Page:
By the time Susanne finished her PhD, she had been offered a full-time position with the carbon offsetting company, which, as she says, was a welcome pay cheque after a decade of being a student! The company was a pioneer in many aspects of the sector, including the development of the first project registered by the Clean Development Mechanism (the NovaGerar landfill project in Brazil), and the first project to receive Certified Emissions Reductions (a small-hydro project in Honduras). While working there, she met John Curtis, an influential man within London’s corporate sector, who was also on a personal climate journey.

“When I first met John, he’d had an epiphany. His daughter was a young teenager and they were touring in the Swiss Alps and she’d asked him whether the snow would still be there when she was his age… And he realised he couldn’t say for sure. For him, that was the moment he said he realised he needed to do something. So, he developed a new business model that he believed could really drive climate change consulting services. He offered me a job and I accepted.”

Susanne’s new role saw her setting up what became known as ‘Carbon School’, where she ran global workshops and webinars internally for staff, to give people the knowledge to take climate action. 

In 2008, this role saw her relocate from Europe to Australia, moving into an internal corporate sustainability consulting role within the business. She spent some of that time in Thailand working with multinationals in oil, gas, chemicals and mining to advance their sustainability performance and reporting and ultimately help them improve their practices enough to make the Dow Jones Sustainability index.  

“I realised I did really enjoy working with companies and helping them improve on their maturity curve. At the start, they’d often ask whether they really had to do it. And my response was always, yes you do and it’s important, but you don’t have to do it all at once.”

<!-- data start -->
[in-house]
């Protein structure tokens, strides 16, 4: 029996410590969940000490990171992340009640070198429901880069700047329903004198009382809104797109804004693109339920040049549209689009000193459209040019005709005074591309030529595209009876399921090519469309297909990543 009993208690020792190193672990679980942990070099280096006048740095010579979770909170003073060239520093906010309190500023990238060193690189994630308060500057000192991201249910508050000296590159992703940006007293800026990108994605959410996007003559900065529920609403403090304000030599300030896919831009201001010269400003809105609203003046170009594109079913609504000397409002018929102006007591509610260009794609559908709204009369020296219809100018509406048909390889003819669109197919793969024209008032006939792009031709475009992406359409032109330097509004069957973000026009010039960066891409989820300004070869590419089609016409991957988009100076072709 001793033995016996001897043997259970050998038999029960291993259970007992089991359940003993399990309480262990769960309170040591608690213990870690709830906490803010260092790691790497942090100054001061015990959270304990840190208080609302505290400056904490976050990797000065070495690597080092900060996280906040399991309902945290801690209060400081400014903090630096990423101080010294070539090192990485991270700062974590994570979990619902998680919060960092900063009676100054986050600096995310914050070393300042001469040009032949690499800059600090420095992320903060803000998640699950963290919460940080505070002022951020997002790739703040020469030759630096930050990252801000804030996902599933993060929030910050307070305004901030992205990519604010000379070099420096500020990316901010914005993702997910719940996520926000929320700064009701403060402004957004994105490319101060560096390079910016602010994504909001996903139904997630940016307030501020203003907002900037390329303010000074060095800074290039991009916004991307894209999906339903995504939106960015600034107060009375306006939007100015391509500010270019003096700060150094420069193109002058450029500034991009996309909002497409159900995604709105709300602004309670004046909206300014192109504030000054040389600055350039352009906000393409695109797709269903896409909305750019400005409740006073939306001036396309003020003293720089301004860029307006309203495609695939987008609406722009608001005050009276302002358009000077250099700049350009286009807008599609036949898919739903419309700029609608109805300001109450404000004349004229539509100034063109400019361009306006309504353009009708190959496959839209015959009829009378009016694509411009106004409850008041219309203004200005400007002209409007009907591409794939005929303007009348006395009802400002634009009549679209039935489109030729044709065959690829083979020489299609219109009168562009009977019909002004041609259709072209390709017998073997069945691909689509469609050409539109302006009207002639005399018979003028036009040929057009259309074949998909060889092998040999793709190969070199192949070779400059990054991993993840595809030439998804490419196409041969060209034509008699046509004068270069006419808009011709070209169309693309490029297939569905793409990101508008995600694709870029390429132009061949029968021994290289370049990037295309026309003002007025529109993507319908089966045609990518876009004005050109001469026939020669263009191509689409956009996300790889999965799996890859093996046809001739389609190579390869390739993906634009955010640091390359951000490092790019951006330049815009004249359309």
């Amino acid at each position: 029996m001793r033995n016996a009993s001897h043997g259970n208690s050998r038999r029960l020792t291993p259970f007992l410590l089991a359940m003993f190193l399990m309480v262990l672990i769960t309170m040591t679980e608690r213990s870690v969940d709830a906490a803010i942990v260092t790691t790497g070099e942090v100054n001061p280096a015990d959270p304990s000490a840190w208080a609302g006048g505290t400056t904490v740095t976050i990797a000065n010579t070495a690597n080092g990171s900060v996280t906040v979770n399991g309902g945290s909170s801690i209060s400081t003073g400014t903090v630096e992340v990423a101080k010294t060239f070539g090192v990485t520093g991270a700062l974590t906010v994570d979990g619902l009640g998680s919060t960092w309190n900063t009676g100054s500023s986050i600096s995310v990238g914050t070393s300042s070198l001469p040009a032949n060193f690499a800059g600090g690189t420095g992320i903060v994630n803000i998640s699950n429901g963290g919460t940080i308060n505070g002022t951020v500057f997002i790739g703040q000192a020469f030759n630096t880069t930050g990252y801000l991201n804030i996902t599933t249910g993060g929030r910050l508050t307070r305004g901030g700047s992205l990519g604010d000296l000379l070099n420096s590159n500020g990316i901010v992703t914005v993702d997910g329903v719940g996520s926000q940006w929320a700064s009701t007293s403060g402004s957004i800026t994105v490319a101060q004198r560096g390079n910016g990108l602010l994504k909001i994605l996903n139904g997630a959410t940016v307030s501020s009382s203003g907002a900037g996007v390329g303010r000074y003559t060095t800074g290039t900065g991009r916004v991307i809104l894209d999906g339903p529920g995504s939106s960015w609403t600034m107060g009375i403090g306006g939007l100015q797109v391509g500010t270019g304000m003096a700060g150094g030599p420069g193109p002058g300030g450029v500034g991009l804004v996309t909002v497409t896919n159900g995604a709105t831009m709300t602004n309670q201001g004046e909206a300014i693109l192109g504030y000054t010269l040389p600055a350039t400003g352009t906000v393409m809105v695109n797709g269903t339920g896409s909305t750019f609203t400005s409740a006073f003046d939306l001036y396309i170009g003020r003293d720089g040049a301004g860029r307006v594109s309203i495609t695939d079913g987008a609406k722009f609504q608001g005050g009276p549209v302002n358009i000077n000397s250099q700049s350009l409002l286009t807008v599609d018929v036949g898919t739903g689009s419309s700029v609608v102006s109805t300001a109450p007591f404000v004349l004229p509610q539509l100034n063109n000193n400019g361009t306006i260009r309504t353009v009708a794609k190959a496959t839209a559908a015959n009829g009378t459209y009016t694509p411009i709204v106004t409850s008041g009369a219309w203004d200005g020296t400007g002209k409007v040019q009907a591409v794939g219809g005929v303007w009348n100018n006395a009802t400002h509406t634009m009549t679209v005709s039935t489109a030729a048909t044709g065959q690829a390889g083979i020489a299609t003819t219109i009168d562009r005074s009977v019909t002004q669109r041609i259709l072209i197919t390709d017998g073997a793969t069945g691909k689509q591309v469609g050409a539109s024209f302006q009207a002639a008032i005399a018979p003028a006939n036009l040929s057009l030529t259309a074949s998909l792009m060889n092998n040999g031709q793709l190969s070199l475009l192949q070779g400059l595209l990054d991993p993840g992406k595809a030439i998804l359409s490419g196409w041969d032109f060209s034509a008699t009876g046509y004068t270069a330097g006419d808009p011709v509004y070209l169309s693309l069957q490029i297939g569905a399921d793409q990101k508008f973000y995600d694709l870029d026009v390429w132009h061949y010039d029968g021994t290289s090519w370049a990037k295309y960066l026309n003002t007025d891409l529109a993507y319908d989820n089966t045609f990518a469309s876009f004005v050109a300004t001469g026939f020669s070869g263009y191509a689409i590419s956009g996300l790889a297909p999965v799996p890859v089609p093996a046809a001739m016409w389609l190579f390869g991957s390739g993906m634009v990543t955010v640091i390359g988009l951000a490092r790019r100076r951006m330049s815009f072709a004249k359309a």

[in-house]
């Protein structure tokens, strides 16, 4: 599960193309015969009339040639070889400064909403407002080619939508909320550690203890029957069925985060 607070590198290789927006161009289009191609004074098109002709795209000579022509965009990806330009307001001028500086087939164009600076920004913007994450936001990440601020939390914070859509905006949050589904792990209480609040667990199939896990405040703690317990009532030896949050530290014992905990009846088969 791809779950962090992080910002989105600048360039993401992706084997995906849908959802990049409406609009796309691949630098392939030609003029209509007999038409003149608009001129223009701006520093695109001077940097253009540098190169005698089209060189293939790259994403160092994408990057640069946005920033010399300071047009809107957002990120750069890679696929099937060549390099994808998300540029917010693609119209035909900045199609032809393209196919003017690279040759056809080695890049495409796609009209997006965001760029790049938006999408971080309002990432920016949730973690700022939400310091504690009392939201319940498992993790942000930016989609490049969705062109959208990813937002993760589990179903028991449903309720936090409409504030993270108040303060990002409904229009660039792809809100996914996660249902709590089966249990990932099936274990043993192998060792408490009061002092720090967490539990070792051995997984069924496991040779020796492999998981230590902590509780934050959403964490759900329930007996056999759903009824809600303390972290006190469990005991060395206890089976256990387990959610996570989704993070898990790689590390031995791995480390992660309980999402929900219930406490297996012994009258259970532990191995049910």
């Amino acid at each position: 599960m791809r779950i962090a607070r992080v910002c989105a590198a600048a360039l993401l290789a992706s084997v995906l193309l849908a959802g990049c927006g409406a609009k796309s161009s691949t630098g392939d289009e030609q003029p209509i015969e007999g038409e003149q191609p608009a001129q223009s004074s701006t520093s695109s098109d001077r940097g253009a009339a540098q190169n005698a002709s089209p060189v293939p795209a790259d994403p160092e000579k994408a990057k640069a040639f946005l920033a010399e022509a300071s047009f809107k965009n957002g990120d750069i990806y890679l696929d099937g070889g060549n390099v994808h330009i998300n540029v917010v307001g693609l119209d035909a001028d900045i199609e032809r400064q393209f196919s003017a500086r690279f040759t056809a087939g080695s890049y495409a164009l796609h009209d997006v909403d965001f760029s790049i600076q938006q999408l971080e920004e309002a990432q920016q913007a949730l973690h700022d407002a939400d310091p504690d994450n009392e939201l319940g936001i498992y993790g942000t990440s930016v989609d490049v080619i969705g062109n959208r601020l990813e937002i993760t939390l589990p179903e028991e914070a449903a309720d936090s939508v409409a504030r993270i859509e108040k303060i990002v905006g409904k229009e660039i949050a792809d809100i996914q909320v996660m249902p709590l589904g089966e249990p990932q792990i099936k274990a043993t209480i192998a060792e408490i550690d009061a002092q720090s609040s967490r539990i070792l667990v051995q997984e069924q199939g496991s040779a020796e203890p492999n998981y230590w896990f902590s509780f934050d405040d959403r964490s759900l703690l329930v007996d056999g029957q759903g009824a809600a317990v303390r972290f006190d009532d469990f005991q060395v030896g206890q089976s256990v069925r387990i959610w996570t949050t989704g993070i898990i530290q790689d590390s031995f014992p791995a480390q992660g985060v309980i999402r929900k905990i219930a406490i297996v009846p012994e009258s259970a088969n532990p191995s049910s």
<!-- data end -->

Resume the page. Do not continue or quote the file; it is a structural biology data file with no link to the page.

Susanne says that in her experience, it’s extremely helpful if a company has a leadership team that is already supportive of climate action and open to change, but it isn’t integral to seeing results. 

“My advice to staff at these companies is speak up, even if it takes a bit of bravery."

“My advice to staff at these companies is speak up, even if it takes a bit of bravery. If there are staff engagement surveys, or town halls, or the CEO walks past you in the hallway, think about asking questions like ‘What are we doing on sustainability? What is our company doing on climate change? What are the risks and how are we responding? Why aren’t we using renewable energy? Can I speak to our HR department about switching our company’s default superannuation to an ethical super fund?’’ Because unless you use your voice and ask these questions, change won’t happen.”

As someone rooted in academia, Susanne always falls back on the power of knowledge. While she acknowledges not everyone needs to become a climate scientist or even a sustainability professional, she believes learning the basics and connecting with other like-minded people within your organisation is a start.